Editor’s Note: In this issue, I am pleased to welcome our new technology columnist, Karen Zgoda. In this newly-titled SW 2.0 column, Karen will bring us news of the latest, most up-to-date tech topics for social workers!
CaringBridge: A Valuable Tool for Social Workers and Those With Critical Illness, In Treatment, or in Recovery
A woman smiling with brown curly hair, holding a candle in each hand, one candle a “4” and the other a “0,” and a diagnosis of Hodgkin’s Lymphoma. A newborn baby sleeping peacefully in an intensive care unit (ICU), surrounded by soft, cuddly stuffed animals, multiple tubes coming out of his small body, the unfortunate result of a congenital heart condition. A U.S. Marine Corps soldier back from Iraq without his legs and injuries to other parts of his body. The 14-year-old girl who developed obsessive compulsive disorder (OCD) over the course of a few months and needed to spend two months in a treatment center. A young woman who recovered from a brain aneurysm but who can no longer drive and needs to ask for rides without feeling like a burden to friends and family.
It may seem hard to believe that all these individuals are able to provide regular updates on their conditions, recovery, and maintain relationships with their friends and loved ones. In fact, each of the individuals can receive messages of love and support from their friends and loved ones 24 hours a day, 7 days a week, for free. Using a unique technology-driven tool, each of these vibrant, beautiful people struggling and fighting for their health and happiness has his or her own CaringBridge online community (http://caringbridge.org/stories).
According to the CaringBridge Web site (http://caringbridge.org/about):
CaringBridge® is a 501(c)(3) nonprofit Web service that connects family and friends during a critical illness, treatment, or recovery. A CaringBridge Web site is personal, private, and available 24/7. It helps ease the burden of keeping family and friends informed. Patients and caregivers draw strength from loved ones’ messages of support.
150,000 families have created free, personalized CaringBridge Web sites
Over half a billion visits by families and friends
20+ million guestbook messages of hope and encouragement
150+ new personal CaringBridge communities created daily
Used in 190+ countries around the world
Sona Mehring created CaringBridge in 1997. At the time, a friend of Sona’s had serious complications with her pregnancy. After the birth, the mother remained in critical condition while her baby was born nearly three months premature. Sona then created a Web site to help keep friends and family members informed about their condition. Posting updates on the Web site allowed the mother to rest and the hospital staff to focus on care, rather than address a constant stream of information inquiries. In addition to offering daily news on the mother and baby’s condition, a guestbook feature was added to the Web site, so guests could leave messages of support and encouragement. Unfortunately, the small baby survived only nine short days and passed away during surgery. The Web site Sona created was then used to share news of the baby’s passing to help alleviate the heavy burden of sharing the news with multiple friends and family members. The parents also used the site to write a final message about their daughter and thank visitors. As a result, a memorial fund was established at Children’s Hospital in St. Paul, Minnesota, to provide a computer with Internet access so that patients and families could create their own CaringBridge online communities.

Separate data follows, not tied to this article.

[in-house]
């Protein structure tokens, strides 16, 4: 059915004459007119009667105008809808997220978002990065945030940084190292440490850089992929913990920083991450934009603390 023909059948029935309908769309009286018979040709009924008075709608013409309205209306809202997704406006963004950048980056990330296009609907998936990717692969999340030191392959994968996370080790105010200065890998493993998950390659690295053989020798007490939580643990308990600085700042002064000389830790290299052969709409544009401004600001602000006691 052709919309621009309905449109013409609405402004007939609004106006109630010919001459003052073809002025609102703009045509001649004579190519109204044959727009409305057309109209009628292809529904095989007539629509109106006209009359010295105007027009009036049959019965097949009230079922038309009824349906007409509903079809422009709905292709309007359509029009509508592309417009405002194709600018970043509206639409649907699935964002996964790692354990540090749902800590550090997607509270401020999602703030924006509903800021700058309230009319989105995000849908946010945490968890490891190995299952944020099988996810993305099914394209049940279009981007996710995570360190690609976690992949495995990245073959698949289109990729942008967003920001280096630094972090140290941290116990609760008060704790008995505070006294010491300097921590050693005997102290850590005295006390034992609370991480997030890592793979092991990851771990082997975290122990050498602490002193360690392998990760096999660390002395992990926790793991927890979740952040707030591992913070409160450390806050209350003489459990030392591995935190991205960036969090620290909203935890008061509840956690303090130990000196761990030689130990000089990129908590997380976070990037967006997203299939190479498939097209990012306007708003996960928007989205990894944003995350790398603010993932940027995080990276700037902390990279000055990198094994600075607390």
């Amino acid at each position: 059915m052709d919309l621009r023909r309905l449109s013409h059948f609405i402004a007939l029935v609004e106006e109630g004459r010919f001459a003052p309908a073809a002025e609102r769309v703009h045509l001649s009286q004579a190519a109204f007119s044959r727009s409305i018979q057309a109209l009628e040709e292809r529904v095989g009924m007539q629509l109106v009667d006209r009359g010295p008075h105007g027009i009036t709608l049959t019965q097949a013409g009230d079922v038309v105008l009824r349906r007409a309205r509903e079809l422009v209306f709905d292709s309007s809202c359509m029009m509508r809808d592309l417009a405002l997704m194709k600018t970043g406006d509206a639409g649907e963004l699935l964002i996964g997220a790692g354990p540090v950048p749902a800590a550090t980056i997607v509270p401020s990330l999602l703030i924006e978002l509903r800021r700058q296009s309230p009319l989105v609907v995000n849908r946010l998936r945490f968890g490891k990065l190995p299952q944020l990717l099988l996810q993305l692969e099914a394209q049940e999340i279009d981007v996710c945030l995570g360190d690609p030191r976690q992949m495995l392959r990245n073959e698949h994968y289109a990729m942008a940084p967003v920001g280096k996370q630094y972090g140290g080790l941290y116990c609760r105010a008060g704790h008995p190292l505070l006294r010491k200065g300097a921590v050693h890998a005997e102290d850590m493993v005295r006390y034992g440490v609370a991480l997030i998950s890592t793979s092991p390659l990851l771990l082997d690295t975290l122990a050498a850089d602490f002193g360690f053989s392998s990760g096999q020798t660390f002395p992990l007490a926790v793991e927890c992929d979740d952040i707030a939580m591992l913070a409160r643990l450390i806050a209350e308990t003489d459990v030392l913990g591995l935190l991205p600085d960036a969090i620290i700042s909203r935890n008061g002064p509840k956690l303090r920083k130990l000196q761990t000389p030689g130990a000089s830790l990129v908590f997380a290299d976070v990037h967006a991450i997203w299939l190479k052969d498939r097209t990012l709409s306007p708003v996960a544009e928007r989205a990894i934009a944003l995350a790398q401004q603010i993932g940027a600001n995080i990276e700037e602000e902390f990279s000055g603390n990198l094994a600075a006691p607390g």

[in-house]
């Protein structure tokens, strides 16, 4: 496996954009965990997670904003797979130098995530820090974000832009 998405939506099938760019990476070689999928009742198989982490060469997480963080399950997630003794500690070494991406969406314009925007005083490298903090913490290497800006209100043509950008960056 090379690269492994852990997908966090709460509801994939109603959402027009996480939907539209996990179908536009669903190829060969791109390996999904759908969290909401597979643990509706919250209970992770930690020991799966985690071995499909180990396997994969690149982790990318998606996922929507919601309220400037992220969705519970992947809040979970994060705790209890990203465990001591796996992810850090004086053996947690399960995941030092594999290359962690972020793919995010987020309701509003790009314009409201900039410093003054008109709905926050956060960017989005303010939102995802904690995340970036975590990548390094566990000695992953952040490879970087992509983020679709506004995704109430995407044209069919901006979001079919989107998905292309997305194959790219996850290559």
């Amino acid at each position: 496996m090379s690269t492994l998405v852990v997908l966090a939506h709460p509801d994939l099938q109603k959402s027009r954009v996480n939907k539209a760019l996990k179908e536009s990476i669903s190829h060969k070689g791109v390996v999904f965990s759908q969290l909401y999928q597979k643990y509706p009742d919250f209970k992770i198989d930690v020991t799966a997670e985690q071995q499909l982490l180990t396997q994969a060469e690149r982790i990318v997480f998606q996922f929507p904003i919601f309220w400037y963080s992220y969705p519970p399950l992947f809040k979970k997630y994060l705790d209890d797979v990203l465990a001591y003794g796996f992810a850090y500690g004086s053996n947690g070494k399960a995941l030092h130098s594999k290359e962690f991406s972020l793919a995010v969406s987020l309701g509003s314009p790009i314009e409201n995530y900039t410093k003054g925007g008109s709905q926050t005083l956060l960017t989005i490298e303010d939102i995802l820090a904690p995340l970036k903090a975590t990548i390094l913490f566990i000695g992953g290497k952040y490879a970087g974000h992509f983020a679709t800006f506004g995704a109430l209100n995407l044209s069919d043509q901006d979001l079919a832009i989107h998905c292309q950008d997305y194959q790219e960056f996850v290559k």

Lisa Gebo, an editor and friend of many in the social work community, was diagnosed with Stage IV breast cancer and has used CaringBridge since 2006. Here is her story in her own words:
I was first introduced to CaringBridge® when one of my former colleagues invited me to join his circle of friends and family when his young son became very ill. I was honored to be invited (by way of a simple e-mail to a link where I then completed an easy on-line guest registration process). I was impressed by the growing social support network that the family’s Web page came to represent. As my colleague had updates regarding his son’s health status, I would get an automatic notice in my e-mail. I could then go to the family’s personalized site, read the latest news, enjoy adorable pictures of this boy I have never met but love nonetheless, and post encouraging notes to my friend and his family in the guest section.